Marine consolidation on lithium ion could also help relieve the bottleneck, he believes: “This would tap into the mass scale production that is being invested in today and help marine batteries become cheaper, with larger capacity, and greater availability.” 

With a little help from my Feds
battery 2

Many believe that battery-powered transportation requires more than just more batteries. Governmental support has proven instrumental in getting things moving, as witnessed by Norway with the success of their electric-friendly legislation for cars. What is needed to mirror Norway’s success on a global scale, and across industries?

“The problem is, not every country is like Norway,” Moores points out. He cites Hong Kong, where demand for pure EVs surged in response to hefty government incentives. But right next door, China chose not to implement a similar model. Rather than bemoaning the lack of consensus between governments, Moores believes that policy may turn out to be less significant that it appears today.

“Even as recently as three years ago, I would have argued that government incentives were the major factor in the uptake of electric vehicles. But as costs drop dramatically, the reality is that very soon – between now and 2020 – electric cars will be cheaper and better than comparable gasoline powered vehicles.” 

Recent numbers indicate that the battery-powered Tesla Model 3 is expected to be quicker than its combustion competition, and at the same price or cheaper. “It will also be more desirable to many buyers thanks to Tesla’s strong brand. That is why I believe that basic buyer economics like this are the key to mirroring Norway’s success worldwide.” 

What Moores does believe governments can do, is to help improve and expand the charging infrastructure. “First-time buyers will still be wary about being stuck in the countryside with no power. Aiding a uniform charging method and helping to install a broad network of chargers is the final piece of the EV puzzle.”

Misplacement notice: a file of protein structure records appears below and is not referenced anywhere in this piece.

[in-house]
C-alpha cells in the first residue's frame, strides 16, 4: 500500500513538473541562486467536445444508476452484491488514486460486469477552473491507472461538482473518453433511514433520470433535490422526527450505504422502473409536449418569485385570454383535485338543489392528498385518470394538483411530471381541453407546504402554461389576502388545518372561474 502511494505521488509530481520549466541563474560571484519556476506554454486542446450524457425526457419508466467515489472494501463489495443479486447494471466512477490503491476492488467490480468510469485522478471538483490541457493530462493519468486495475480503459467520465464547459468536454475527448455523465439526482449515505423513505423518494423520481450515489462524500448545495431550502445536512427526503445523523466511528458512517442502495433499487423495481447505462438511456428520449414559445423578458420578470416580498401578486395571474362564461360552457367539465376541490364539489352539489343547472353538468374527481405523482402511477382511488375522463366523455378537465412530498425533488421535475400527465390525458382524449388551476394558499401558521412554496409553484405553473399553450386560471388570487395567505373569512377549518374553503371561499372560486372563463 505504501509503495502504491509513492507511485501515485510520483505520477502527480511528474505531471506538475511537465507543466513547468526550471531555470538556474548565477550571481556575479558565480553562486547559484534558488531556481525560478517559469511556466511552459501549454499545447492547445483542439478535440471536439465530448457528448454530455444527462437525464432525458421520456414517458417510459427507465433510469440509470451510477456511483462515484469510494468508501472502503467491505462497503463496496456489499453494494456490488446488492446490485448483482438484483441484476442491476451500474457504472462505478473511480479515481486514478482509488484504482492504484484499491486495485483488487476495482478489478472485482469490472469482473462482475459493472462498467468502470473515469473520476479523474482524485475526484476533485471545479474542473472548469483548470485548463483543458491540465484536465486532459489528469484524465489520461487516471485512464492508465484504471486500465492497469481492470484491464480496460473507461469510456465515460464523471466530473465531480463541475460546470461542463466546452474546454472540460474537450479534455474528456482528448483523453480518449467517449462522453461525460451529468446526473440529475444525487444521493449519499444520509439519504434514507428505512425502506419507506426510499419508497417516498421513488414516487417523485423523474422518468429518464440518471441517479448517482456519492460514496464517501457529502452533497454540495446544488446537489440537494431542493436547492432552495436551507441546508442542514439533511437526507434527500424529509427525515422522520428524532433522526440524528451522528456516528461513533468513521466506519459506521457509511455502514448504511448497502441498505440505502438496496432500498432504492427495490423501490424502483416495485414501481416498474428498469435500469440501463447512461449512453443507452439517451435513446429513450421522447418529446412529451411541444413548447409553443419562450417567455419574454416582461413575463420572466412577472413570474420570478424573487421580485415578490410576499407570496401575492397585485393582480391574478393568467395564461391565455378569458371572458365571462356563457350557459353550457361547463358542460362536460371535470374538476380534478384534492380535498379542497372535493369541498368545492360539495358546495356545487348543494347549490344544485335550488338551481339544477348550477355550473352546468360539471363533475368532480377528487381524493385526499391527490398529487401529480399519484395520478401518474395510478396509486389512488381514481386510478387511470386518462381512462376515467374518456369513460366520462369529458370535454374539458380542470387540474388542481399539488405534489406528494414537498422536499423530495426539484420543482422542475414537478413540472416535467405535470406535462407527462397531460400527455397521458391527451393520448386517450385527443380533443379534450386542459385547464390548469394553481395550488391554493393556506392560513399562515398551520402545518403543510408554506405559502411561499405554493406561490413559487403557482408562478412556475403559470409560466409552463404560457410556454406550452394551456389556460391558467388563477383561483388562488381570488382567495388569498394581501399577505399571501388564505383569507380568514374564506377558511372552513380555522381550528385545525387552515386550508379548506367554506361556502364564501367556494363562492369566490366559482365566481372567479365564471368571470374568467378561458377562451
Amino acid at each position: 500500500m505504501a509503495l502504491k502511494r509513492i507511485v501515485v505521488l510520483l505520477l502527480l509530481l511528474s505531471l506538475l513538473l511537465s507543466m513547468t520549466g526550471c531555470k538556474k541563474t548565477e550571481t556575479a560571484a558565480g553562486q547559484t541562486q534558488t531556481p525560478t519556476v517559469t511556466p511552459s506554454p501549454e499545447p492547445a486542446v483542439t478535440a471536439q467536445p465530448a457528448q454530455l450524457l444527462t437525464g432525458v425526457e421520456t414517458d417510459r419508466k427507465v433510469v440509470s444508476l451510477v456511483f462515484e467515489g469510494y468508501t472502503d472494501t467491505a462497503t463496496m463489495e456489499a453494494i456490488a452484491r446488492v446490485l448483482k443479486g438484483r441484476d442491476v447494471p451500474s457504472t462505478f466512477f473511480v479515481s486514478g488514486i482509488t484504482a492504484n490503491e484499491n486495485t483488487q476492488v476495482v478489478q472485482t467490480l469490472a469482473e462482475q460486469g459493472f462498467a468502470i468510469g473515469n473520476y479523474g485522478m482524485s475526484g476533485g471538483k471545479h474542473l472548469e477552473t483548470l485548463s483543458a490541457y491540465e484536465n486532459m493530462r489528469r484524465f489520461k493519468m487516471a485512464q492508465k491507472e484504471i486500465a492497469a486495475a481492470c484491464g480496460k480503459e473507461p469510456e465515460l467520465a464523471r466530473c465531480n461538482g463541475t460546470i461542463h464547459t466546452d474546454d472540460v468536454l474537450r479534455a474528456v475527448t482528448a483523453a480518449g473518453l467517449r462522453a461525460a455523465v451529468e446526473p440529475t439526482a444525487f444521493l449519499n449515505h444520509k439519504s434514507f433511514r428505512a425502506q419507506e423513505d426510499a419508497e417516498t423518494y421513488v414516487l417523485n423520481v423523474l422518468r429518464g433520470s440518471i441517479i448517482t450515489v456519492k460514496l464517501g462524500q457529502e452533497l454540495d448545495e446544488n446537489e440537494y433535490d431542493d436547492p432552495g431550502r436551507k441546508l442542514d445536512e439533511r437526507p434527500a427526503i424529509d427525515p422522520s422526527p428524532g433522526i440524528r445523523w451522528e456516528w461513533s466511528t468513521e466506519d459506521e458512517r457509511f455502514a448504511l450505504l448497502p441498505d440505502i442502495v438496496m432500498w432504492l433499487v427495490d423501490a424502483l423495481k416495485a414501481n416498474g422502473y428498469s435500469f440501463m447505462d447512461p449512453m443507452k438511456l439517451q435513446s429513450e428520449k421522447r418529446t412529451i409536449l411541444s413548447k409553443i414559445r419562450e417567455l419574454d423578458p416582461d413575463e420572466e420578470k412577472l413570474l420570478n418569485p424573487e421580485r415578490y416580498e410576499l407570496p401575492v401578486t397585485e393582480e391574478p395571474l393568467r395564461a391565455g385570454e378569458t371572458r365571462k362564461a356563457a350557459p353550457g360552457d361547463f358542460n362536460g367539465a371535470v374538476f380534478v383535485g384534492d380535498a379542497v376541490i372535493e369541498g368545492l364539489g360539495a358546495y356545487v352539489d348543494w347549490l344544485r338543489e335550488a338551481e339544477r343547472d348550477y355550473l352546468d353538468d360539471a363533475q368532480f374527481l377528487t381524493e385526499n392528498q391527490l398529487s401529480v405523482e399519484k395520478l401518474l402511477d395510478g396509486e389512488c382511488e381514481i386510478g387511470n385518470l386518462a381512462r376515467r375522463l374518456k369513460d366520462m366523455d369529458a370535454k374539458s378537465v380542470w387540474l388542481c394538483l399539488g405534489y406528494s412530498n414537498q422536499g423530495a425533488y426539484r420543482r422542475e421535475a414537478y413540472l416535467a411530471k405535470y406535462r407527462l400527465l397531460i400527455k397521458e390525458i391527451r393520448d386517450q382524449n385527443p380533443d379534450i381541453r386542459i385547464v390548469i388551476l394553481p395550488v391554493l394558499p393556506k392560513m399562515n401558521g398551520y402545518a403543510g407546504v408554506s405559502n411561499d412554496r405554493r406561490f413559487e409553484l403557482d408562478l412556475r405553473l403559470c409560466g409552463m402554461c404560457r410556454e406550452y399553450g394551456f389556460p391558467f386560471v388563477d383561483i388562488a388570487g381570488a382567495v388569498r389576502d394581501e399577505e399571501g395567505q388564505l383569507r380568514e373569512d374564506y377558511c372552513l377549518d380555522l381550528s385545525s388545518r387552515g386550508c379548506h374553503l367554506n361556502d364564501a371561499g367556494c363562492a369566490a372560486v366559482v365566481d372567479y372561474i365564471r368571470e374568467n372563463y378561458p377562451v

Big Battery – Quo Vadis?
Moores’ colleague at Benchmark, analyst Caspar Rawles, confirms that the battery industry is in a period of significant growth: “In 2016, demand for lithium ion batteries was 70 gigawatt hours (GWh), with over 50 per cent coming from the portable electronics sector. Over the course of the next five years, total demand for lithium ion batteries will have risen to 205GWh, with 60 per cent coming from passenger EVs.”

While consumers appear eager to fuel this growth, rapid expansion of battery power is also raising questions about the life cycle impact of a large-scale rollout. Is it environmentally responsible to ramp up battery applications without fully knowing the long-term consequences?

Here Rawles is pragmatic: “Though the environmental impact of batteries is being looked at more and more, it still requires more work. One of the things making it difficult to understand the impact of lithium ion cells is the relatively early stage of development with the technology, and perhaps more importantly the supply chains.”

There is no doubt that battery costs are plummeting.

He points out that until recently, markets and supply chains for the specialty chemicals that go into a battery cell were small and immature. “As markets grow, supply chains will become more streamlined and cell production will become more efficient. But until we know exactly how supply chains are going to work it is difficult to examine the future impact once the industry ramps up.”

In addition, he notes that the industry still hasn’t landed on the dominant form, or mix, of battery technology and chemistry. “This is something that will become more evident over time, but until we know what will be in the cells, it’s hard to examine the potential environmental impact.”

Rawles and Moores agree that as more battery cells make their way into the consumer market, recycling will become a major part of the industry. But just as with cell technology, recycling technology hasn’t yet been refined to one dominant form, making it difficult to determine the overall future impact.

“Ultimately there is every reason to believe that the supply chains of the lithium ion battery industry, once they are refined, will be as efficient as any other,” Rawles concludes. “If the global push continues to generate more grid power from renewable sources, meaning clean energy being stored in the cells, then the environmental impact of batteries should be minimal.”